Have Fun!

                Comment


                  #10
                  I know you guys like OO but I have been using Canola for a long time. I tried both once on a side by side and found no difference. I buy expensive olive oil (for taste) and hate to waste it on stuff I can't taste it on.

                  Comment


                    #11
                    Sorry, I don't understand what this was testing. Every reference I've seen to mustard is to use it just to wet the meat. You then immediately apply the rub over the mustard, so the mustard helps the rub stick to the meat (with no expectation that the mustard actually gives it any flavor - it's just a binder) . I've never seen a suggestion - as in this test - that you should apply mustard alone, then wrap it for 24 hours, then apply the rub. Am I just missing something?

                    Comment


                      #12
                      I agree with RobertHouston. You're not supposed to marinate in mustard overnight and then apply rub. For what it's worth, I've done babybacks side by side, one rack with mustard and rub, one rack rub only. No one could tell the difference. I decided it's just a waste of mustard.

                      Comment


                        #13
                        Mosca / Robert - I've seen commentary on both using it (mustard) as a kind of marinade and just using it as rub glue. I had never tried either. The marinade wrap seemed to kill both birds as it were, as I doubt there is a significant change in the mustard in that 24 hour period, but it might possibly do something to aide the bark in the wrapping process. My conclusion was that it didn't do much to the pork, and the beef ribs were significantly worse.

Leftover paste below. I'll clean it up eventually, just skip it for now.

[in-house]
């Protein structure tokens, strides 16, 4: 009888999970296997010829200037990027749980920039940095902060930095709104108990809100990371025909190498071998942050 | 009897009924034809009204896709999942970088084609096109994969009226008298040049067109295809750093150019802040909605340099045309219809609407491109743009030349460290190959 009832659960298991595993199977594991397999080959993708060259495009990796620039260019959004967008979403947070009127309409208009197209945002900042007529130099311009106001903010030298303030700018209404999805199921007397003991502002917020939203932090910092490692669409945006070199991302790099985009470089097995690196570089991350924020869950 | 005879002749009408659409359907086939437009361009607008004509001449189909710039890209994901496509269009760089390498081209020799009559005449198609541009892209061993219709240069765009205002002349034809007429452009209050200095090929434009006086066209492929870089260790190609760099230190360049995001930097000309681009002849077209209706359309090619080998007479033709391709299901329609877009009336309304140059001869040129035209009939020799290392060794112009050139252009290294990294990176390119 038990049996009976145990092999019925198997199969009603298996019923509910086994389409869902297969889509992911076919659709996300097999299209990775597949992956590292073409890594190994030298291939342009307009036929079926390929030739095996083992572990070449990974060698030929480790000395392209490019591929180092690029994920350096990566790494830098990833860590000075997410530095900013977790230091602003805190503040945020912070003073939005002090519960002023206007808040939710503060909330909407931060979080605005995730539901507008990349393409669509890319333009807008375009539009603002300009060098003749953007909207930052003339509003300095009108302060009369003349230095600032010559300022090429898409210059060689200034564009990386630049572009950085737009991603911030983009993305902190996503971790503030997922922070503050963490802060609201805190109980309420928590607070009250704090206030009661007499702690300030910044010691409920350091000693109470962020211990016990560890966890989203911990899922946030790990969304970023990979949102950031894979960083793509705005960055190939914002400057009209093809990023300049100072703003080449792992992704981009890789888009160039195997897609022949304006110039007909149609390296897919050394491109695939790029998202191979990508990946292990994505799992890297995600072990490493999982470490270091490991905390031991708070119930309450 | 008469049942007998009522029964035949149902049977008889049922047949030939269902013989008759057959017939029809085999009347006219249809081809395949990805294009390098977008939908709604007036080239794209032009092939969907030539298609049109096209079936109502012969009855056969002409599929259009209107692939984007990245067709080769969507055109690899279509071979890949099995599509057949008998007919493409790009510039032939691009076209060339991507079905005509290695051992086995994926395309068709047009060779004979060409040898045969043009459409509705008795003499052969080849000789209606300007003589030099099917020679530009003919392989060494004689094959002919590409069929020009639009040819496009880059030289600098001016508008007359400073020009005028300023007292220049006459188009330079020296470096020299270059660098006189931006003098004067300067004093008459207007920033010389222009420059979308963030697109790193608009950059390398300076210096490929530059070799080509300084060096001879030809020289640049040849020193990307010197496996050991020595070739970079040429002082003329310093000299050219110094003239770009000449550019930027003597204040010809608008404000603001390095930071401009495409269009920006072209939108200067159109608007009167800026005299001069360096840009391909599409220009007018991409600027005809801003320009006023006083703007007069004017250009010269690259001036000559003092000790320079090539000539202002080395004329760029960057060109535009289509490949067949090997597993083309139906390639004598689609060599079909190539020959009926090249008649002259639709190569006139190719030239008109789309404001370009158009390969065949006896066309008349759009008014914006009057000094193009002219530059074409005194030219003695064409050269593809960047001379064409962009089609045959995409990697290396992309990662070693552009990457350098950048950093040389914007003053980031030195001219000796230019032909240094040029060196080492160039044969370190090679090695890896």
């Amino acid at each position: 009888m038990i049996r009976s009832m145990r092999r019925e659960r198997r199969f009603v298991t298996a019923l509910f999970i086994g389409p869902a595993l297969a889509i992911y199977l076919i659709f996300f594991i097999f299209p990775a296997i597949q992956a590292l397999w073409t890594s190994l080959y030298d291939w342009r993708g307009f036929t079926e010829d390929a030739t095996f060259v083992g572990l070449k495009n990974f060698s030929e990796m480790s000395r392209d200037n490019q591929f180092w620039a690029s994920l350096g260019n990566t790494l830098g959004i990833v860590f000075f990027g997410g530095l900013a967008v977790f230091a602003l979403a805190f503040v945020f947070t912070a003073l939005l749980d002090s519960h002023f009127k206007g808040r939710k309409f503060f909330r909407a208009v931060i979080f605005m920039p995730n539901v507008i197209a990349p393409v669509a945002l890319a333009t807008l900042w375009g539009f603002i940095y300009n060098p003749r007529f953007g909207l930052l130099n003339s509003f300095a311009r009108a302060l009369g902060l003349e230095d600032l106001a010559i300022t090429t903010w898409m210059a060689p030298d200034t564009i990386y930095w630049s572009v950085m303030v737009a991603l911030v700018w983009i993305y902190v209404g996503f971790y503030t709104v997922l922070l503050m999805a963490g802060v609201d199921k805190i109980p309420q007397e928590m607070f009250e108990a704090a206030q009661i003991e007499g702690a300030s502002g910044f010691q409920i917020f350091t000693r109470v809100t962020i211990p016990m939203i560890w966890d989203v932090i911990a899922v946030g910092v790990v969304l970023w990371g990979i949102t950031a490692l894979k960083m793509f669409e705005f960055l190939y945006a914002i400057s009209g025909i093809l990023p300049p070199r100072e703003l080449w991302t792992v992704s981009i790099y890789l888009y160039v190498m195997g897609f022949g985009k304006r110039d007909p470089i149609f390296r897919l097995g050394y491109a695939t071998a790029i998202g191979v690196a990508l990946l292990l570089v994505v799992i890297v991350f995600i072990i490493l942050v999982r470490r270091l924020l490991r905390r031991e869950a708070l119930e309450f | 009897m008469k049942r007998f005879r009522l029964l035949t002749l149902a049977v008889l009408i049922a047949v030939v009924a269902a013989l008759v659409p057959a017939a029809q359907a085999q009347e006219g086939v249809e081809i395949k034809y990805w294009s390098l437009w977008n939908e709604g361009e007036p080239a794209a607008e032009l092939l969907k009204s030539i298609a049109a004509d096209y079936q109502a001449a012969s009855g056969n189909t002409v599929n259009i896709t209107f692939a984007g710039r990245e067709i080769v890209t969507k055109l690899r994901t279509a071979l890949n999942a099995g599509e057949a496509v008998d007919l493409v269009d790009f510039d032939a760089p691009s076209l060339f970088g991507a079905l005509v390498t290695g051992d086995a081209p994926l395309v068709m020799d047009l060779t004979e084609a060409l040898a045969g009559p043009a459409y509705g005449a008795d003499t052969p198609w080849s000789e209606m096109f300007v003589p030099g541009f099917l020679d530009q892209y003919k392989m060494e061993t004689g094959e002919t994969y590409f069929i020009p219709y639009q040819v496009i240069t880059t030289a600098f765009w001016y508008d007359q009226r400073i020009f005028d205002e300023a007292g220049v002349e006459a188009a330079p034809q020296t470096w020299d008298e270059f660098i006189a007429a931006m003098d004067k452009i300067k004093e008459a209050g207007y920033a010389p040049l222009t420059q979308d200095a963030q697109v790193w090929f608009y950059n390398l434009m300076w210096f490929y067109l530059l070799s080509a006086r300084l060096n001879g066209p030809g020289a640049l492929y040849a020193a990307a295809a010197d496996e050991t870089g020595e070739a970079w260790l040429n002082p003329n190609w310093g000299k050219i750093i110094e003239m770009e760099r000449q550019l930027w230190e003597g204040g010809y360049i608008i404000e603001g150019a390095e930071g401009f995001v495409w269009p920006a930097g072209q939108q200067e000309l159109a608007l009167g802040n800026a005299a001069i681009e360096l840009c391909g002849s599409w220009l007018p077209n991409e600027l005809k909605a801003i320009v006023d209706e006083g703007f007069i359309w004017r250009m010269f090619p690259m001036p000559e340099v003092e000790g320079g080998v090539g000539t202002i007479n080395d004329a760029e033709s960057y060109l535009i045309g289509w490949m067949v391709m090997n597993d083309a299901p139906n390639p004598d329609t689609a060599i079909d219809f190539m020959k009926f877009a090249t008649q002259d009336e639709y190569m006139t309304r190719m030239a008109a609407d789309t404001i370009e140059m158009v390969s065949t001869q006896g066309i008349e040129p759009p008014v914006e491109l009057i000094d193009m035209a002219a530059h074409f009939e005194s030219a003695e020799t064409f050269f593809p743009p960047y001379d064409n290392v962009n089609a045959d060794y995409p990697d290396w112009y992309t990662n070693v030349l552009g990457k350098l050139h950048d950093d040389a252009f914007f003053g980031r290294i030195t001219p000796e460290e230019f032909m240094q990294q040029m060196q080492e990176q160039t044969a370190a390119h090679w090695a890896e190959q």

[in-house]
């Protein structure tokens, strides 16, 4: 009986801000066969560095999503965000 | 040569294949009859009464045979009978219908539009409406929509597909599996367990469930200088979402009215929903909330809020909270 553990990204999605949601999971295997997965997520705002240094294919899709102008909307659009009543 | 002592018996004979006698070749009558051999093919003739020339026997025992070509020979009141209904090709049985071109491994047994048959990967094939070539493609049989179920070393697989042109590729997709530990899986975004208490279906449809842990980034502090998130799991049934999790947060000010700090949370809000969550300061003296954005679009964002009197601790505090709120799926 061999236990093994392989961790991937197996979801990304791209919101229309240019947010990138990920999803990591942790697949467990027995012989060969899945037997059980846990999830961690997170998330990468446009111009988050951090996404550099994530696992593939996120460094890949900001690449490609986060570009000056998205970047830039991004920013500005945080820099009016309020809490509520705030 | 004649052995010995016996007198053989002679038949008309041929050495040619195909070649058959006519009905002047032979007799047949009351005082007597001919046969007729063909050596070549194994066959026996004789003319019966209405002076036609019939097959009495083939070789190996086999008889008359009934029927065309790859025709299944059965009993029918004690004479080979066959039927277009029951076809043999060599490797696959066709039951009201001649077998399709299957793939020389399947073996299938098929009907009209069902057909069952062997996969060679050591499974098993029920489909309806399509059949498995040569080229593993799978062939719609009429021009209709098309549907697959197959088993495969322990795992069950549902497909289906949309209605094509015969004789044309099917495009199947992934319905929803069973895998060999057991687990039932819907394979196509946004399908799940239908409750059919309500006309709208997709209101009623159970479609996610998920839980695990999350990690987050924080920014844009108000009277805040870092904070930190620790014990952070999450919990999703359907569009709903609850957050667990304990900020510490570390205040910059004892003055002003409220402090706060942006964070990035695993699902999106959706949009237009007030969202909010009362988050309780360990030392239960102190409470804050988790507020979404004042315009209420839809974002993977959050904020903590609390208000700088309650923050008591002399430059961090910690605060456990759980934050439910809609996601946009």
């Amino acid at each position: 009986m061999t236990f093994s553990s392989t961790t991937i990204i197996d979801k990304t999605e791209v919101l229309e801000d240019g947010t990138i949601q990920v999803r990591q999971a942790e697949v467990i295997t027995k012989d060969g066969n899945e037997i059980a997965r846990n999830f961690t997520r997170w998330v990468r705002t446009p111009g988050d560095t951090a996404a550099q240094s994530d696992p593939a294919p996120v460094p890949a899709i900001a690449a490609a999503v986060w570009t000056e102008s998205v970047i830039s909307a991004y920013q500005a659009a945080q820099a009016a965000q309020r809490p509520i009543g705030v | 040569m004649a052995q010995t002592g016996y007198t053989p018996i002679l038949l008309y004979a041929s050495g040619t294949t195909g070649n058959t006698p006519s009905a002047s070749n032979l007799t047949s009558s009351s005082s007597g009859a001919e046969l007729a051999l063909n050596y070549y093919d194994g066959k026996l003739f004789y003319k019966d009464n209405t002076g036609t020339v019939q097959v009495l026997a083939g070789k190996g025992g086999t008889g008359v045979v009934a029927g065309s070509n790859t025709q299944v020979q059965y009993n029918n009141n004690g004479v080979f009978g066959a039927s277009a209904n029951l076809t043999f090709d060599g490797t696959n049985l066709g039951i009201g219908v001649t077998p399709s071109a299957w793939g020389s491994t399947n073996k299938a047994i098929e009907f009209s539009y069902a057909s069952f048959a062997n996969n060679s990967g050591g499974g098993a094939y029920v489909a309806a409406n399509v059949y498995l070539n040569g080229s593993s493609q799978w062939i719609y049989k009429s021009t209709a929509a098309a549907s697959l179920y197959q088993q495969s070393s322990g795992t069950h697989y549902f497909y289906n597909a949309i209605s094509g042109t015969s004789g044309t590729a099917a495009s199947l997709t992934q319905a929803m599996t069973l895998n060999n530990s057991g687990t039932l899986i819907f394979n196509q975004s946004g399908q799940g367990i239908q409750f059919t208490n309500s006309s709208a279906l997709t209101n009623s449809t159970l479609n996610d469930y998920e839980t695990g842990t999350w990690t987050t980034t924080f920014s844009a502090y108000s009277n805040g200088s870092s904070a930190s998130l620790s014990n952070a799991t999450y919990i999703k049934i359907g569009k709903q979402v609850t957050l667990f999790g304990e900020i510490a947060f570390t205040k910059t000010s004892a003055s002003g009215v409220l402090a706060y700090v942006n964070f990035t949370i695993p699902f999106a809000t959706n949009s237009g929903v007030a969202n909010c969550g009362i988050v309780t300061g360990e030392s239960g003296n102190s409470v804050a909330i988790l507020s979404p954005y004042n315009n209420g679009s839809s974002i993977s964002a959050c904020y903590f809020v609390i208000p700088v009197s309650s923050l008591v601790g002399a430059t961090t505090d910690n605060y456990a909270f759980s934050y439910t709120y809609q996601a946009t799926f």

I'd be happy to try it again, just with some else buying the meat!

                        That said, trying some kind of vinaigrette might be interesting.

                        Comment


                        • HC in SC
                          HC in SC commented
                          Editing a comment
                          I like the mustard for the vinegar component to start working on the meat with pork; but I normally use vinegar-heavy marinades for tougher cuts of beef. A good go-to is just 1/2 red wine vinegar / 1/2 soy sauce. Marinate in the fridge overnight and it will give a tender-up the cut of meat and leave great taste!

                        • Mosca
                          Mosca commented
                          Editing a comment
                          My test on pork agrees with yours. I never tried it on beef. I usually just put the rub on the ribs, no oil of any kind. If I were to use an oil, I'd probably get crazy and use bacon grease. (Insert evil smile emoticon here!)